A baseball lover chronicles the history of the sport by winding his way from one stadium to another.
Much of the true baseball experience comes from seeing a game live, and the structures that house the fun are revisited here. Historic, legendary ballparks such as Fenway, Wrigley, and Yankee stadiums (along with their respective teams) are given the lion’s share of the stories, but Smith also gives mention to long-gone fields such as Washington D.C.’s Griffith Stadium, as well as new ones like Safeco Field in Seattle. The organization is a bit confusing: Chapters are divided by sections with names such as “Classic Parks,” which is somewhat misleading since the material is grouped more by time period than by stadiums themselves. Therefore, while “The Cookie-Cutters” explores the growth of big, multipurpose stadiums (New York’s Shea, Philadelphia’s Veterans Memorial, etc.), it also features stories about happenings at Fenway and Tiger Stadium, because it covers the years 1962–91. Someone interested in a specific stadium and team would be unable to locate them easily without an index. Throw out the map and just be transported from stadium to stadium, team to team, and year to year while enjoying the patter of Smith’s friendly and lively prose. Filled with nuggets of lore and happenstance, he describes and assesses the stadiums and offers history about their teams. The appendix gives a look at the genesis and evolution of the baseball franchises, active and past ballparks, and their attendance capacities, ages, dimensions, and other facts. Thirty-six lithographs from Bill Goff’s Good Art Sports Gallery of classic and modern ballparks are included.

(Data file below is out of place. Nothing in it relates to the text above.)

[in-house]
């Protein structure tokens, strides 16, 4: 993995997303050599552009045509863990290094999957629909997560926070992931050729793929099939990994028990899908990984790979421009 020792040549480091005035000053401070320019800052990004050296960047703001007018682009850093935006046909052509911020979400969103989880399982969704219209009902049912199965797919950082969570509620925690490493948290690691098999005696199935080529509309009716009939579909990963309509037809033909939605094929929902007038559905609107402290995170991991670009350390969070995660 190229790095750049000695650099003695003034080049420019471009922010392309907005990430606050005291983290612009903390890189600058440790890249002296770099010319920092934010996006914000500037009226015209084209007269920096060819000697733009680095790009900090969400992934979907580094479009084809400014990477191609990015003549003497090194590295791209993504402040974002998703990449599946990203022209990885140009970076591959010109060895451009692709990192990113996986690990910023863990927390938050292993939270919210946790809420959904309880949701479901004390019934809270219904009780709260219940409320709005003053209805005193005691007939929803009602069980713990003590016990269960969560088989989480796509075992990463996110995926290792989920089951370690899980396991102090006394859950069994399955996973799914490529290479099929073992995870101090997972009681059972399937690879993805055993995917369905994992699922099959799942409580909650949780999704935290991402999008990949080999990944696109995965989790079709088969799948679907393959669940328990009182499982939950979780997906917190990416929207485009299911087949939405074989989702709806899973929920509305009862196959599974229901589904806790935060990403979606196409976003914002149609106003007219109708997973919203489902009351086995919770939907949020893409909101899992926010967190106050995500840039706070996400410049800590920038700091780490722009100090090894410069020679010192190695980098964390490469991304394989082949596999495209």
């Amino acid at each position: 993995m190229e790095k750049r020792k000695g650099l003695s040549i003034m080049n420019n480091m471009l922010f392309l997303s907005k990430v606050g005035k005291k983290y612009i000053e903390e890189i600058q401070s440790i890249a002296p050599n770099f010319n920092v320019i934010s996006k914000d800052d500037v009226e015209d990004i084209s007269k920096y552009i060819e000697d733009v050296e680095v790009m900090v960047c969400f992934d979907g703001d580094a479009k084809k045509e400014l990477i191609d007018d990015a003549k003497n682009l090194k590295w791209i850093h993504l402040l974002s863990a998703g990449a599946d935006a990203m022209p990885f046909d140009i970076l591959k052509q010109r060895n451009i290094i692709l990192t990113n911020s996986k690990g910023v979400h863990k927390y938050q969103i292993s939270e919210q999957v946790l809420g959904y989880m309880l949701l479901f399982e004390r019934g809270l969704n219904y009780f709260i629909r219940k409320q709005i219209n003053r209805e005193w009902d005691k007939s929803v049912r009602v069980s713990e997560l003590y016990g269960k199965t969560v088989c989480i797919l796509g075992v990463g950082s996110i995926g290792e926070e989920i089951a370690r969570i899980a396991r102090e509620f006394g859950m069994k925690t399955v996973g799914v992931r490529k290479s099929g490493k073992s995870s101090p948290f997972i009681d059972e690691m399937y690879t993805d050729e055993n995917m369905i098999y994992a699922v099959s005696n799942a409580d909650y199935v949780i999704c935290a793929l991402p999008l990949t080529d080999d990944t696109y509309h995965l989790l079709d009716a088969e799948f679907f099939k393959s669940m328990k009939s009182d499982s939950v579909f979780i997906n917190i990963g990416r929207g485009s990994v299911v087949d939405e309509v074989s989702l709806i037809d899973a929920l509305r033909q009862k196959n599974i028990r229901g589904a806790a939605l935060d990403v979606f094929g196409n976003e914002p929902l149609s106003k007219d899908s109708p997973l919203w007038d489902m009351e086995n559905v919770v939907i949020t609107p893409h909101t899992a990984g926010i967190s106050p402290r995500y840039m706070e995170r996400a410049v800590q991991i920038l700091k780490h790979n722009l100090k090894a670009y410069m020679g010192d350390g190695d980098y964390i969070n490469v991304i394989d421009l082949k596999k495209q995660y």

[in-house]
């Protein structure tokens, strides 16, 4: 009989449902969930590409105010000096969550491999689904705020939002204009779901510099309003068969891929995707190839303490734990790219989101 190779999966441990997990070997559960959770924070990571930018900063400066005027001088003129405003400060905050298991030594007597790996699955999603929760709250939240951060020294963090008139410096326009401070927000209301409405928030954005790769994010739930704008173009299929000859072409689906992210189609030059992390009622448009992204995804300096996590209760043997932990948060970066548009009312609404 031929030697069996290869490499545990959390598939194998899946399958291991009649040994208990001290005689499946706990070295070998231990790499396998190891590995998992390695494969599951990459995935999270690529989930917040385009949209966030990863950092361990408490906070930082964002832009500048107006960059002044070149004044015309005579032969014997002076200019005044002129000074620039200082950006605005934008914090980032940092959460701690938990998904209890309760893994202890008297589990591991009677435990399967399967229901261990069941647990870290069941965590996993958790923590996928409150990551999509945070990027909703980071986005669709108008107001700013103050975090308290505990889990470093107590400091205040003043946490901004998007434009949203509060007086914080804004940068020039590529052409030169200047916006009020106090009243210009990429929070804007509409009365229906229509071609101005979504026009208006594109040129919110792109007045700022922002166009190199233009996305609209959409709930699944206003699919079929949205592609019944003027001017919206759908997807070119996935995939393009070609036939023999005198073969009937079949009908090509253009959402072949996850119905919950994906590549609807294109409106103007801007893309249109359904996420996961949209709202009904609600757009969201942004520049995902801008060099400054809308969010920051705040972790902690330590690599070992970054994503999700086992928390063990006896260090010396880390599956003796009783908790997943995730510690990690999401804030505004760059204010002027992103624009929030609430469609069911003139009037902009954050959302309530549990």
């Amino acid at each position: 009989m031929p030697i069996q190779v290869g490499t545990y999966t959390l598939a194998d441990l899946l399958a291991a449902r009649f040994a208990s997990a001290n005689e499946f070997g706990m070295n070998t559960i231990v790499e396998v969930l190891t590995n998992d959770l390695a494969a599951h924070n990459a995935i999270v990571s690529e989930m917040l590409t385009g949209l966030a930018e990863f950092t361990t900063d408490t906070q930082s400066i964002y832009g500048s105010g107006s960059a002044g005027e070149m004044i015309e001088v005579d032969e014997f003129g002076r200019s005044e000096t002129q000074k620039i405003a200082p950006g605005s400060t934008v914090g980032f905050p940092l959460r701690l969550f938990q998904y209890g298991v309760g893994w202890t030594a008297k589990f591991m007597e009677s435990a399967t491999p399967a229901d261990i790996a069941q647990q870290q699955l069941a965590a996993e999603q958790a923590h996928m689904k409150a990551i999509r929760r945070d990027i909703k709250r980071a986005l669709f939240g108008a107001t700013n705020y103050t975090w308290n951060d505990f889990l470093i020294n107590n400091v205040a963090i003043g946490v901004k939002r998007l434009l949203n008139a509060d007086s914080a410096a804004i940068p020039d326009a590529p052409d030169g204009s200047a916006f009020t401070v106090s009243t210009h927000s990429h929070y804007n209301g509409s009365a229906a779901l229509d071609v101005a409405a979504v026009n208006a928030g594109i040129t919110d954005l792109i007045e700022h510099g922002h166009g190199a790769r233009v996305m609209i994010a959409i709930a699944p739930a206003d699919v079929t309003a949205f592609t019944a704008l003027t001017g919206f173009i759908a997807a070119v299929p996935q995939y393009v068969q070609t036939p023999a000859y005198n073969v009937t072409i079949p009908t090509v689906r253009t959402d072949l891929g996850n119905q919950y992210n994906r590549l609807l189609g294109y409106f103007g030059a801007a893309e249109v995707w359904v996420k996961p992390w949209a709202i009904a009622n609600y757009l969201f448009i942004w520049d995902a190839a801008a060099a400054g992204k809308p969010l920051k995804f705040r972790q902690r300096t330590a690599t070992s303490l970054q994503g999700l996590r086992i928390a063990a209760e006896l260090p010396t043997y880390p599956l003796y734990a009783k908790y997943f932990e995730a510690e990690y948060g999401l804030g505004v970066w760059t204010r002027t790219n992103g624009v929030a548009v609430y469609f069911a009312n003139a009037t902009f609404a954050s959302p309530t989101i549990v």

For the fan, this road trip through baseball’s past and present will evoke memories of hot dogs, peanuts, announcers’ voices, home runs, and the roar of the crowd.